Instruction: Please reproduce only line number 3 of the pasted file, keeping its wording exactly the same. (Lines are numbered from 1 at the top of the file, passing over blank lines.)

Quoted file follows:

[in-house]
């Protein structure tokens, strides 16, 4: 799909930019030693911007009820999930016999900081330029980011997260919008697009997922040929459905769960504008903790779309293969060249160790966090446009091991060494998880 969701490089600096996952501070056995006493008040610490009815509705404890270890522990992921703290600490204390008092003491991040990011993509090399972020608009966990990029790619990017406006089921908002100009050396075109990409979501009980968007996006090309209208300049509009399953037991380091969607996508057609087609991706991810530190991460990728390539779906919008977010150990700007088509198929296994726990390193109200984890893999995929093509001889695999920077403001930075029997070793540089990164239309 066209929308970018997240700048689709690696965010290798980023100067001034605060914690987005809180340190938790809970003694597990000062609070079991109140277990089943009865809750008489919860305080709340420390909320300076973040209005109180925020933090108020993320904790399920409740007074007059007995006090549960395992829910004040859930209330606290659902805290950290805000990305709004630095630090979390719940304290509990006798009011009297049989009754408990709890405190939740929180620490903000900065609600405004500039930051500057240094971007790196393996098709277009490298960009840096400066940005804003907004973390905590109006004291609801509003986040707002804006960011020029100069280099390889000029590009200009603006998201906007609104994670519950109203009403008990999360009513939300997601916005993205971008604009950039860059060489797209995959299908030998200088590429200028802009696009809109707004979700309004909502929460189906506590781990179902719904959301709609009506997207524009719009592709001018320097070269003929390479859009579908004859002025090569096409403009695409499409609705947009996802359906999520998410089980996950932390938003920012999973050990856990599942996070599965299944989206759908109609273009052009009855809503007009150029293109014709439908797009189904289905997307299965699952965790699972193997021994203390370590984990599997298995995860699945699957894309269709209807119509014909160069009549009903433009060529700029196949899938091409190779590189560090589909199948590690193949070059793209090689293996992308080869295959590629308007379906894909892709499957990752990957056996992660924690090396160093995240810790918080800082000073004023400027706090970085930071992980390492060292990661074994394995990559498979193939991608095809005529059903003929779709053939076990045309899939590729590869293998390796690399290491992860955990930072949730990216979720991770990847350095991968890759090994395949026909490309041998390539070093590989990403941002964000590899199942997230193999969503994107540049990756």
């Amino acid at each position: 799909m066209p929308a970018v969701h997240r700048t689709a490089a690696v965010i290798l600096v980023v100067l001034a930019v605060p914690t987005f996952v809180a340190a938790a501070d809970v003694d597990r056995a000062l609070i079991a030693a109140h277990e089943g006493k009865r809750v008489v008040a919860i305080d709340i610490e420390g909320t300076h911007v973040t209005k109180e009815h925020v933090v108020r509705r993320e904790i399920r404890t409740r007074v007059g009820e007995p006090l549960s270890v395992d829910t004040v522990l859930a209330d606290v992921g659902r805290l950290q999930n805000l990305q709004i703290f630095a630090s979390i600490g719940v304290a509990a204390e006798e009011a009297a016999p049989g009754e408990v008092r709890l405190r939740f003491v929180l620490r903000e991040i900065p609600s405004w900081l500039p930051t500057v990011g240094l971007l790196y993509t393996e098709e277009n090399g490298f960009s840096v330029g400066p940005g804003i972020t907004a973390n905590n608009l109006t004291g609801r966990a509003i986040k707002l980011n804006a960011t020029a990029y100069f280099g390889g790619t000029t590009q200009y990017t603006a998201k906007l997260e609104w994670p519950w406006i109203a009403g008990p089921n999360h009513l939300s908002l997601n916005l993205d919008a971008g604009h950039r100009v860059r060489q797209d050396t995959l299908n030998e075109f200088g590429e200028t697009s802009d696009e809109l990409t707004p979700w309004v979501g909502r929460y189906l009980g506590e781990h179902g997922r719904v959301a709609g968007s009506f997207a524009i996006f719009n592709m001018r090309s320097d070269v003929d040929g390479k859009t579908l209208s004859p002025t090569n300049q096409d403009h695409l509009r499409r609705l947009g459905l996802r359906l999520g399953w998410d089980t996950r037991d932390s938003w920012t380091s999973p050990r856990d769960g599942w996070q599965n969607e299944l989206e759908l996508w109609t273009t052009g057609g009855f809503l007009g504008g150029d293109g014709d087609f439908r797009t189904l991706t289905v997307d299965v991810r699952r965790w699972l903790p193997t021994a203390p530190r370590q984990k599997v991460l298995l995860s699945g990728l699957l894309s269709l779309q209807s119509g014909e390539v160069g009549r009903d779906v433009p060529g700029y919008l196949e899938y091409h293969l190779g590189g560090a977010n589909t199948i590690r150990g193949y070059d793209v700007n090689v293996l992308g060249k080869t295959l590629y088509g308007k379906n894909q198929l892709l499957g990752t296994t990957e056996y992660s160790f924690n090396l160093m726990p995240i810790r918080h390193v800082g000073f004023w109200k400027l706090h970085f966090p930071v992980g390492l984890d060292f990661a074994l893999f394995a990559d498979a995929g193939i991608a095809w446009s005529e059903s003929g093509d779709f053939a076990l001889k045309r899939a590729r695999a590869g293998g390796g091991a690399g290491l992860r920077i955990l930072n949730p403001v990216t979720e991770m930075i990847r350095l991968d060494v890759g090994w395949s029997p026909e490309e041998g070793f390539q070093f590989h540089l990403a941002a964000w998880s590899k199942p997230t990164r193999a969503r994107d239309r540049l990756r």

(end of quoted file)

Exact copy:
């Amino acid at each position: 799909m066209p929308a970018v969701h997240r700048t689709a490089a690696v965010i290798l600096v980023v100067l001034a930019v605060p914690t987005f996952v809180a340190a938790a501070d809970v003694d597990r056995a000062l609070i079991a030693a109140h277990e089943g006493k009865r809750v008489v008040a919860i305080d709340i610490e420390g909320t300076h911007v973040t209005k109180e009815h925020v933090v108020r509705r993320e904790i399920r404890t409740r007074v007059g009820e007995p006090l549960s270890v395992d829910t004040v522990l859930a209330d606290v992921g659902r805290l950290q999930n805000l990305q709004i703290f630095a630090s979390i600490g719940v304290a509990a204390e006798e009011a009297a016999p049989g009754e408990v008092r709890l405190r939740f003491v929180l620490r903000e991040i900065p609600s405004w900081l500039p930051t500057v990011g240094l971007l790196y993509t393996e098709e277009n090399g490298f960009s840096v330029g400066p940005g804003i972020t907004a973390n905590n608009l109006t004291g609801r966990a509003i986040k707002l980011n804006a960011t020029a990029y100069f280099g390889g790619t000029t590009q200009y990017t603006a998201k906007l997260e609104w994670p519950w406006i109203a009403g008990p089921n999360h009513l939300s908002l997601n916005l993205d919008a971008g604009h950039r100009v860059r060489q797209d050396t995959l299908n030998e075109f200088g590429e200028t697009s802009d696009e809109l990409t707004p979700w309004v979501g909502r929460y189906l009980g506590e781990h179902g997922r719904v959301a709609g968007s009506f997207a524009i996006f719009n592709m001018r090309s320097d070269v003929d040929g390479k859009t579908l209208s004859p002025t090569n300049q096409d403009h695409l509009r499409r609705l947009g459905l996802r359906l999520g399953w998410d089980t996950r037991d932390s938003w920012t380091s999973p050990r856990d769960g599942w996070q599965n969607e299944l989206e759908l996508w109609t273009t052009g057609g009855f809503l007009g504008g150029d293109g014709d087609f439908r797009t189904l991706t289905v997307d299965v991810r699952r965790w699972l903790p193997t021994a203390p530190r370590q984990k599997v991460l298995l995860s699945g990728l699957l894309s269709l779309q209807s119509g014909e390539v160069g009549r009903d779906v433009p060529g700029y919008l196949e899938y091409h293969l190779g590189g560090a977010n589909t199948i590690r150990g193949y070059d793209v700007n090689v293996l992308g060249k080869t295959l590629y088509g308007k379906n894909q198929l892709l499957g990752t296994t990957e056996y992660s160790f924690n090396l160093m726990p995240i810790r918080h390193v800082g000073f004023w109200k400027l706090h970085f966090p930071v992980g390492l984890d060292f990661a074994l893999f394995a990559d498979a995929g193939i991608a095809w446009s005529e059903s003929g093509d779709f053939a076990l001889k045309r899939a590729r695999a590869g293998g390796g091991a690399g290491l992860r920077i955990l930072n949730p403001v990216t979720e991770m930075i990847r350095l991968d060494v890759g090994w395949s029997p026909e490309e041998g070793f390539q070093f590989h540089l990403a941002a964000w998880s590899k199942p997230t990164r193999a969503r994107d239309r540049l990756r």